gRNA and Cas9 Coexpression
CRISPR-Based Gene Activation
Lentivirus miR30-Based shRNA Knockdown Vector
The lentivirus miR30-based shRNA knockdown vector system is a highly efficient method for knocking down expression of target gene(s) in a wide variety of mammalian cells. Once the viral genome is reverse transcribed and permanently integrated into the host cell genome, a user-selected promoter drives the expression of a polycistron containing a user-selected ORF and one or more miR30-based shRNAs (shRNAmiR) targeting gene(s) of interest. The shRNAmiR transcript is processed by endogenous, cellular micro-RNA pathways to produce mature shRNAs, which facilitate degradation of target gene mRNAs.
Unlike conventional shRNA vectors, which utilize RNA polymerase III promoters such as U6, miRNA-based shRNA systems are placed under the control of standard RNA polymerase II promoters. This allows the use of tissue-specific, inducible, or variable-strength promoters, enabling a variety of experimental applications not possible with constitutive U6 promoters.
The ability of RNA polymerase II promoters to efficiently transcribe long transcripts in the miRNA-based shRNA systems also provides additional advantages relative to other knockdown vector systems. Multiple shRNAmiRs can be transcribed as a single polycistron, which is processed to form mature shRNAs within the cell. This allows knockdown of multiple genes or targeting of multiple regions within the same gene using a single transcript. Secondly, in this vector system, a user-selected protein coding gene is also positioned within the same polycistron as the shRNAmiRs. The expression of this ORF can be used to directly monitor shRNA transcription (if a marker ORF is used) or can be used for other purposes requiring co-expression of an ORF and shRNA(s).
By design, our lentiviral vectors lack the genes required for viral packaging and transduction (these genes are instead carried by helper plasmids used during virus packaging). As a result, virus produced from lentiviral vectors has the important safety feature of being replication incompetent (meaning that they can transduce target cells but cannot replicate in them).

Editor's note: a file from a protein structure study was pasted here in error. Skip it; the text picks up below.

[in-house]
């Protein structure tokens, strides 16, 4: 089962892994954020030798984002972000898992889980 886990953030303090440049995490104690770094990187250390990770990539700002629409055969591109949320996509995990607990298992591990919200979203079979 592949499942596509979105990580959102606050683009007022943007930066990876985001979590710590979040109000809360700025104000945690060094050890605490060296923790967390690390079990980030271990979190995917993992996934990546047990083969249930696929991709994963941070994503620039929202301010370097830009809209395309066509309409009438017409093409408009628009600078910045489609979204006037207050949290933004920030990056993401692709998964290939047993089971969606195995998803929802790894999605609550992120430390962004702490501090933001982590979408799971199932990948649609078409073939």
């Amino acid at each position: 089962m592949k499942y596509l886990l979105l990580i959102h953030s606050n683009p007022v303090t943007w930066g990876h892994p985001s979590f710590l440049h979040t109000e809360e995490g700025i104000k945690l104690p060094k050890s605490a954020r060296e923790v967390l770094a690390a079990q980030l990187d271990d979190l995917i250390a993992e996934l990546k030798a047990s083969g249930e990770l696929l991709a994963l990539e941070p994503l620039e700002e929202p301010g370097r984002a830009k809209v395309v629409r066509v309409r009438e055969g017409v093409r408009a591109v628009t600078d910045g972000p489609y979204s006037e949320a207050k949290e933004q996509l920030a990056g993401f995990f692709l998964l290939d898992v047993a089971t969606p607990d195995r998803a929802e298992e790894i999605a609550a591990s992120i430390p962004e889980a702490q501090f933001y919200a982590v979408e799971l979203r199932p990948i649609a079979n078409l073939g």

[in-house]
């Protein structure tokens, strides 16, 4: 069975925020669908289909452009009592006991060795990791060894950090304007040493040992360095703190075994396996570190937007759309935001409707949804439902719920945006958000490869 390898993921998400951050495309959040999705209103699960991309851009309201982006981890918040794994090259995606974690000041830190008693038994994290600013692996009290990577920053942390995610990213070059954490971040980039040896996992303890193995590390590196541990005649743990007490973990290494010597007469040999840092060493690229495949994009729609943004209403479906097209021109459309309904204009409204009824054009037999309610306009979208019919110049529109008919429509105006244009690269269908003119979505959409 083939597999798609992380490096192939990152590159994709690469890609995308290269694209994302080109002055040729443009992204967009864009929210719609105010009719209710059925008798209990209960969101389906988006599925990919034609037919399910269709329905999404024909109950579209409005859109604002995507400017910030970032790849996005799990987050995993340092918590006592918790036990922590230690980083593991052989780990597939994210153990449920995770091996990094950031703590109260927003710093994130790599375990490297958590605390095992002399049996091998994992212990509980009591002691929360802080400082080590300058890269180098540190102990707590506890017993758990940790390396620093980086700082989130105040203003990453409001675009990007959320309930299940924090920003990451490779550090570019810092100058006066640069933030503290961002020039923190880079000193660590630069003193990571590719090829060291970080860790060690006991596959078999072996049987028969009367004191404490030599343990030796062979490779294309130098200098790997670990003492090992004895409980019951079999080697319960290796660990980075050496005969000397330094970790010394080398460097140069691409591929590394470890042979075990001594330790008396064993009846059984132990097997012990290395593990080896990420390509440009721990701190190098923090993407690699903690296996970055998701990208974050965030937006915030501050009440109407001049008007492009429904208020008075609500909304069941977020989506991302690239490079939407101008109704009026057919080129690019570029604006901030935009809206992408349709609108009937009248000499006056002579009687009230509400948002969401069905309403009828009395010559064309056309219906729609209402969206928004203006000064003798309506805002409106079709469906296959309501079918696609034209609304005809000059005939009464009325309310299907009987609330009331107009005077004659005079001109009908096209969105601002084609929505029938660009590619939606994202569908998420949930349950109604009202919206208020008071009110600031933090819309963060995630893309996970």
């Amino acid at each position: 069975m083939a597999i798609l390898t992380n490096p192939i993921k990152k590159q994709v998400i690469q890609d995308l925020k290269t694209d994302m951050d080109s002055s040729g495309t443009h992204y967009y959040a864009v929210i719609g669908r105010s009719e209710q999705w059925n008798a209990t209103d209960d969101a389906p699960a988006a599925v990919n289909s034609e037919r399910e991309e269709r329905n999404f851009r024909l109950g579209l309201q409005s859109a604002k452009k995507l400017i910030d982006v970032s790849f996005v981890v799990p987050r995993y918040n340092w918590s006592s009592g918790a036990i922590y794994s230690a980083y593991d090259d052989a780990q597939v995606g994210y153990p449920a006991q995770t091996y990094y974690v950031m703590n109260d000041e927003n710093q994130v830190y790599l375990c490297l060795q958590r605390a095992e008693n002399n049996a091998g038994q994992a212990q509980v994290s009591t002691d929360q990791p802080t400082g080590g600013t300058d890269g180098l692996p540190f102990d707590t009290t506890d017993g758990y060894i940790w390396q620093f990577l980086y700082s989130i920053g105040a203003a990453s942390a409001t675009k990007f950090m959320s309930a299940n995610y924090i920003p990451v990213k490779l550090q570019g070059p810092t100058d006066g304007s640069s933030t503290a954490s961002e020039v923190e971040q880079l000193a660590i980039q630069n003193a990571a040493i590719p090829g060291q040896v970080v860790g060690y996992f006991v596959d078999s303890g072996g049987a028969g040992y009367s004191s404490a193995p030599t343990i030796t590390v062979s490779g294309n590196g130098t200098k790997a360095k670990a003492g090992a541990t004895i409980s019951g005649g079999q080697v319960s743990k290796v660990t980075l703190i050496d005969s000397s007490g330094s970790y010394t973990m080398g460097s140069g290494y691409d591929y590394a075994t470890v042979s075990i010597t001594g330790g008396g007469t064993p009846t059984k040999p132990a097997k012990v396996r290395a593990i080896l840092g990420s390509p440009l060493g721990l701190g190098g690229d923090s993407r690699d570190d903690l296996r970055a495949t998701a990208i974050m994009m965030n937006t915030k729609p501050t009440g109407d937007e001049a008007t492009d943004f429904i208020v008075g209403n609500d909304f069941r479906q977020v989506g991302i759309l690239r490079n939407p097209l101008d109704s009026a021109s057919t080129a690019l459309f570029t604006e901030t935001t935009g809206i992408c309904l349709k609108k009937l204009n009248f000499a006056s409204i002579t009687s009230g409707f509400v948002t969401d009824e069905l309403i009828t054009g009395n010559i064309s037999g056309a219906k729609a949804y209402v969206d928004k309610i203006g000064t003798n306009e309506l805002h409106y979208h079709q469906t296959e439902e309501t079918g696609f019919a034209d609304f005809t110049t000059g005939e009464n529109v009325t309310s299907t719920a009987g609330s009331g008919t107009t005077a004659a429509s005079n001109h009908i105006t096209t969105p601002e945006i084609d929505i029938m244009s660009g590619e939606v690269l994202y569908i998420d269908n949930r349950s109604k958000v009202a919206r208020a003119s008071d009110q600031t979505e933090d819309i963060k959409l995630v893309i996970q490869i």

For general information about lentiviral vectors, please refer to our Guide to Vector Systems section on Lentiviral Expression Vectors, and for further information about lentiviral miR30-based shRNA knockdown vectors, please refer to the paper below.
|Cell Rep. 5:1704 (2013)||An Optimized microRNA Backbone for Effective Single-Copy RNAi|
Our Lentivirus miR30-Based shRNA Knockdown vectors incorporate an optimized micro-RNA system and are derived from the third-generation lentiviral vector system. This system is optimized for high copy number replication in E. coli, high-titer packaging of live virus, efficient viral transduction of a wide range of cells, and efficient vector integration into the host genome. The user-selected promoter drives expression of a polycistron containing a user-selected ORF and one or more shRNAmiRs with optimized miR30-based sequences to mediate efficient shRNA processing and target gene knockdown.
Promoter choice: Unlike standard shRNA systems, which utilize RNA polymerase III promoters such as U6, miR30-based shRNAs can be transcribed by diverse RNA polymerase II promoters. This also enables the use of tissue-specific or inducible promoters.
Multiple shRNA co-expression: Because RNA polymerase II efficiently transcribes long RNAs, multiple shRNAmiRs can be expressed as a polycistron from a single promoter.
Co-expression of a reporter ORF: A user-selected gene of interest or reporter gene ORF is co-expressed with the shRNAmiRs, as a polycistron. This facilitates direct monitoring of shRNA transcription.